Synopses & Reviews
September, 1939. Przemysl, Poland. No one has explained to three-year-old Renatka what war is. She knows her Tatus, a doctor, is away with the Polish Army, that her beautiful Mamusia is no longer allowed to work at the university, and that their frequent visitors—among them Great Aunt Zuzia and Uncle Julek with their gifts of melon and clothes—have stopped appearing. One morning Mamusia comes home with little yellow six-pointed stars for them to wear. Renatka thinks they will keep her family safe.
In June of 1942, soldiers in gray-green uniforms take Renata, Mamusia, and grandmother Babcia to the Ghetto where they are crammed into one room with other frightened families. The adults are forced to work long hours at the factory and to survive on next to no food. One day Mamusia and Babcia do not return from their shifts.
Six years old and utterly alone, Renata is passed from place to place and survives through the willingness of ordinary people to take the most deadly risks. Her unlikely blonde hair and blue eyes and other twists of fate save her life but stories become her salvation. Hans Christian Andersens fairy tales transport her to an enchanted world; David Copperfield helps her cope on her own; and she longs for the family in Swallows and Amazons.
A chronicle of the horrors of war, Let Me Tell You a Story is a powerful and moving memoir of growing up in a disturbing world, and of the magical discovery of books.
"In a burnished memoir, Calverley, a retired English teacher in Oxford, England, recreates her wartime years in Poland in the voice of a young, well-to-do Jewish child who is separated from her mother and shunted off to various safe houses. Blond-haired and blue-eyed, Calverley had grown up in Przemysl, the only child of a doctor who enlisted with the Polish army and a mother who taught literature at the university. After the Nazi invasion of 1939, the family was relocated to the ghetto and forced to wear yellow stars, and the mother was dismissed from her teaching job, leaving the child uncomprehending and profoundly shaken. Her mother and grandmother were taken away in September 1943, and Calverley, then nearly six, was abandoned to a series of caretakers from her former wet nurse Marynia, who got her out of the ghetto under her skirts, to various relatives and Polish partisans, who are portrayed with particular brutishness. A stint in a nasty orphanage with a horrid older bully named Jorik capped Calverley's episodic wartime saga. She makes it through these difficult years by losing herself in books favorites include works by Hans Christian Andersen and Charles Dickens until finally being rescued by her doting aunt and uncle back in Przemysl. Calverley's memoir is no fairy tale she brings the horrors of war vividly to life but her survival is miraculous." Publishers Weekly Copyright PWxyz, LLC. All rights reserved.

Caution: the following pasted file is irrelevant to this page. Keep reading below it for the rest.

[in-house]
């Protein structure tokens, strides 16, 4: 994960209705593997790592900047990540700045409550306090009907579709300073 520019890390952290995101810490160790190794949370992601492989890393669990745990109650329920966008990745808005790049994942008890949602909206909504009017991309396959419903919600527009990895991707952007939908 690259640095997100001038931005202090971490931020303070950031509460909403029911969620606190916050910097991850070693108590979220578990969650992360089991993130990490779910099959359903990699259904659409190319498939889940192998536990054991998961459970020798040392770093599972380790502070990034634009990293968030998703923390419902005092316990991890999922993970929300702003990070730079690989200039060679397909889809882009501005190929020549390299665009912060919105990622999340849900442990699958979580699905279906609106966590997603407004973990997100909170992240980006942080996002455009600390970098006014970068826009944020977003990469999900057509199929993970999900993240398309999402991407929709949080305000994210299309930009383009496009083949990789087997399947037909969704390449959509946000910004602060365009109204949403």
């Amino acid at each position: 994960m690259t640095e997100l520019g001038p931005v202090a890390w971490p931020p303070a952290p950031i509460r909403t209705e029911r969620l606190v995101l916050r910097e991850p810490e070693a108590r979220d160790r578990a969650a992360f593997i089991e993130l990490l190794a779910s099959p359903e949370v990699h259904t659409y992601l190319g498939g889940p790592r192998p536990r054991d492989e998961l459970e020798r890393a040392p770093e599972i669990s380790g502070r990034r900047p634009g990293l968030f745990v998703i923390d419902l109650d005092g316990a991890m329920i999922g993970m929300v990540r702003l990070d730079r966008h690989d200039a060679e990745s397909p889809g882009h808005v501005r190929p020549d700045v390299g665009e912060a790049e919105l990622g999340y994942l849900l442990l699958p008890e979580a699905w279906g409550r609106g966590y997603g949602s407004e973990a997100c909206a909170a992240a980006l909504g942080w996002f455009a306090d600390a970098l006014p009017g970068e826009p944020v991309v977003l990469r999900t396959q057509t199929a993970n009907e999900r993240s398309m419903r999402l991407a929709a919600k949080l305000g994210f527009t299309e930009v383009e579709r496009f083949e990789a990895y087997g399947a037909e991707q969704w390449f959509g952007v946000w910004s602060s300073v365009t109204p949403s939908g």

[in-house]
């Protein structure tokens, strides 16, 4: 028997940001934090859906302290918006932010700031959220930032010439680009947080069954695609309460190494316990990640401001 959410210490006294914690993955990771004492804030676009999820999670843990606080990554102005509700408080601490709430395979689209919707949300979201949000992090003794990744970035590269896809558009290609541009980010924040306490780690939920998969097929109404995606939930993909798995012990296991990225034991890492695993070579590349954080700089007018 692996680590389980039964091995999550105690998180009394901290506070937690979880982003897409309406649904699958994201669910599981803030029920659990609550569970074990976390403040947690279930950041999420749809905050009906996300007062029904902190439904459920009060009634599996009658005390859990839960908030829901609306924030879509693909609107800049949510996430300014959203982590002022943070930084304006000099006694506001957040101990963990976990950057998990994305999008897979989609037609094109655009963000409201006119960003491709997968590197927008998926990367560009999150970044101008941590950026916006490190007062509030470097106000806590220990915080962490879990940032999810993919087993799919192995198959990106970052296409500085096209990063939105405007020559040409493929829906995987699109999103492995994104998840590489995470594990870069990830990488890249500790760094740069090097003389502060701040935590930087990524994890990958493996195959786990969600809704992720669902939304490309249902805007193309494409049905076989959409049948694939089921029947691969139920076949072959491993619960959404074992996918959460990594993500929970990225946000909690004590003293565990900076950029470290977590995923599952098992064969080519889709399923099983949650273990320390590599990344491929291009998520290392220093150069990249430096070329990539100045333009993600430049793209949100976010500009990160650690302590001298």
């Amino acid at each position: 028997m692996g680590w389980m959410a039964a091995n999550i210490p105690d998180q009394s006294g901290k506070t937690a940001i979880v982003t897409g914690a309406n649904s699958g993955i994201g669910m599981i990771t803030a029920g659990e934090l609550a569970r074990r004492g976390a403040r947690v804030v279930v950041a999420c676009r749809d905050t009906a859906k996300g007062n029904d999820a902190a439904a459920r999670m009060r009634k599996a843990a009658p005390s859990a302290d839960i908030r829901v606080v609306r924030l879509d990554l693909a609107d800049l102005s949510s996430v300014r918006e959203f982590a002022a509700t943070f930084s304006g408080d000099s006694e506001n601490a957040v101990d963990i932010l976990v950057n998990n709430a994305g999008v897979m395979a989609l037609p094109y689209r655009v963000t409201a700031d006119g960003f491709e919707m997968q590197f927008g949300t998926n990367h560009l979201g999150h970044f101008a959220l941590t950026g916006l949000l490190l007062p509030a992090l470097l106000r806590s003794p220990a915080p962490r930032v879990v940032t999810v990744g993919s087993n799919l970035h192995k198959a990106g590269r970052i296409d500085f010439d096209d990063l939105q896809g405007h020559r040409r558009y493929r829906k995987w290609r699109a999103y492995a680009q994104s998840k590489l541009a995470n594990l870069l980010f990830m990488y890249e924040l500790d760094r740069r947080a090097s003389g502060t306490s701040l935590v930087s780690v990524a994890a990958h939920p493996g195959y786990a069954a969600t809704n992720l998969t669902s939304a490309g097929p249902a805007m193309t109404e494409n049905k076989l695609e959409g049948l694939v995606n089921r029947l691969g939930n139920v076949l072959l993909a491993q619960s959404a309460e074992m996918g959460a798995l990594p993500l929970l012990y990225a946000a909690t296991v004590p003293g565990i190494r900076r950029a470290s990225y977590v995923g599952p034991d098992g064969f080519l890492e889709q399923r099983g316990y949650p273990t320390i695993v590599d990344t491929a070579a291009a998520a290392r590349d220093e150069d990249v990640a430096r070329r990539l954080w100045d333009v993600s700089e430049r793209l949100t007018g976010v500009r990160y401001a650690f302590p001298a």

“Calverleys memoir is no fairy tale—she brings the horrors of war vividly to life—but her survival is miraculous.” —Publishers Weekly “Breathes life into the overarching horrors of this juncture in history. As the number of living survivors dwindles, each new firsthand account represents an important contribution to the literature of the Holocaust.” —Booklist
The spellbinding true story of a little girls miraculous escape from the Nazis during the Second World War.
About the Author
Renata Calverley was born in Poland. With a B.A. from Nottingham University and a Diploma in Education from London University Institute of Education, she taught English for thirty-five years. She is an accomplished public speaker, regularly giving talks about her life and experiences to a variety of organizations. Calverley has two daughters and lives in Oxford with her husband, Bruce.